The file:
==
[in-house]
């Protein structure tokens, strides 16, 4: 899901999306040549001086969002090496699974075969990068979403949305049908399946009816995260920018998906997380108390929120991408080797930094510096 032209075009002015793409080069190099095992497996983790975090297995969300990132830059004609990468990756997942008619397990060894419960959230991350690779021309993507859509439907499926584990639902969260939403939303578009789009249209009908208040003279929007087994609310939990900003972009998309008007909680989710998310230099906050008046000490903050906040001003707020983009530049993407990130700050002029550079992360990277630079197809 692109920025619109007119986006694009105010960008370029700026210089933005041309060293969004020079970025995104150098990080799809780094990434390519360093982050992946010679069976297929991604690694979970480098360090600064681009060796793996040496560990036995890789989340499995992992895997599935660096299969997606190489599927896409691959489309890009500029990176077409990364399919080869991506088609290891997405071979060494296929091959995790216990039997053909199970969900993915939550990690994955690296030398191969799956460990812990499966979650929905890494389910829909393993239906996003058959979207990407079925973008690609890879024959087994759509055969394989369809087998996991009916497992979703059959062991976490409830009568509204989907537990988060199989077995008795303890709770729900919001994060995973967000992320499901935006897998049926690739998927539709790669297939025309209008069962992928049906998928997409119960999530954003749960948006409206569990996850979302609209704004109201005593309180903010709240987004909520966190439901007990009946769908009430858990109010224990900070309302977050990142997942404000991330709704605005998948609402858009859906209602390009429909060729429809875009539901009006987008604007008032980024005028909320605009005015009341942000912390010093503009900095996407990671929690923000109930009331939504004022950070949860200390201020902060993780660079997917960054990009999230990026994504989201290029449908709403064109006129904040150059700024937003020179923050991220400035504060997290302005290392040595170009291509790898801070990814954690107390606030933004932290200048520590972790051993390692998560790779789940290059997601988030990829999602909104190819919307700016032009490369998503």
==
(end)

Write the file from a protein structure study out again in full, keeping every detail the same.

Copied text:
[in-house]
């Protein structure tokens, strides 16, 4: 899901999306040549001086969002090496699974075969990068979403949305049908399946009816995260920018998906997380108390929120991408080797930094510096 032209075009002015793409080069190099095992497996983790975090297995969300990132830059004609990468990756997942008619397990060894419960959230991350690779021309993507859509439907499926584990639902969260939403939303578009789009249209009908208040003279929007087994609310939990900003972009998309008007909680989710998310230099906050008046000490903050906040001003707020983009530049993407990130700050002029550079992360990277630079197809 692109920025619109007119986006694009105010960008370029700026210089933005041309060293969004020079970025995104150098990080799809780094990434390519360093982050992946010679069976297929991604690694979970480098360090600064681009060796793996040496560990036995890789989340499995992992895997599935660096299969997606190489599927896409691959489309890009500029990176077409990364399919080869991506088609290891997405071979060494296929091959995790216990039997053909199970969900993915939550990690994955690296030398191969799956460990812990499966979650929905890494389910829909393993239906996003058959979207990407079925973008690609890879024959087994759509055969394989369809087998996991009916497992979703059959062991976490409830009568509204989907537990988060199989077995008795303890709770729900919001994060995973967000992320499901935006897998049926690739998927539709790669297939025309209008069962992928049906998928997409119960999530954003749960948006409206569990996850979302609209704004109201005593309180903010709240987004909520966190439901007990009946769908009430858990109010224990900070309302977050990142997942404000991330709704605005998948609402858009859906209602390009429909060729429809875009539901009006987008604007008032980024005028909320605009005015009341942000912390010093503009900095996407990671929690923000109930009331939504004022950070949860200390201020902060993780660079997917960054990009999230990026994504989201290029449908709403064109006129904040150059700024937003020179923050991220400035504060997290302005290392040595170009291509790898801070990814954690107390606030933004932290200048520590972790051993390692998560790779789940290059997601988030990829999602909104190819919307700016032009490369998503």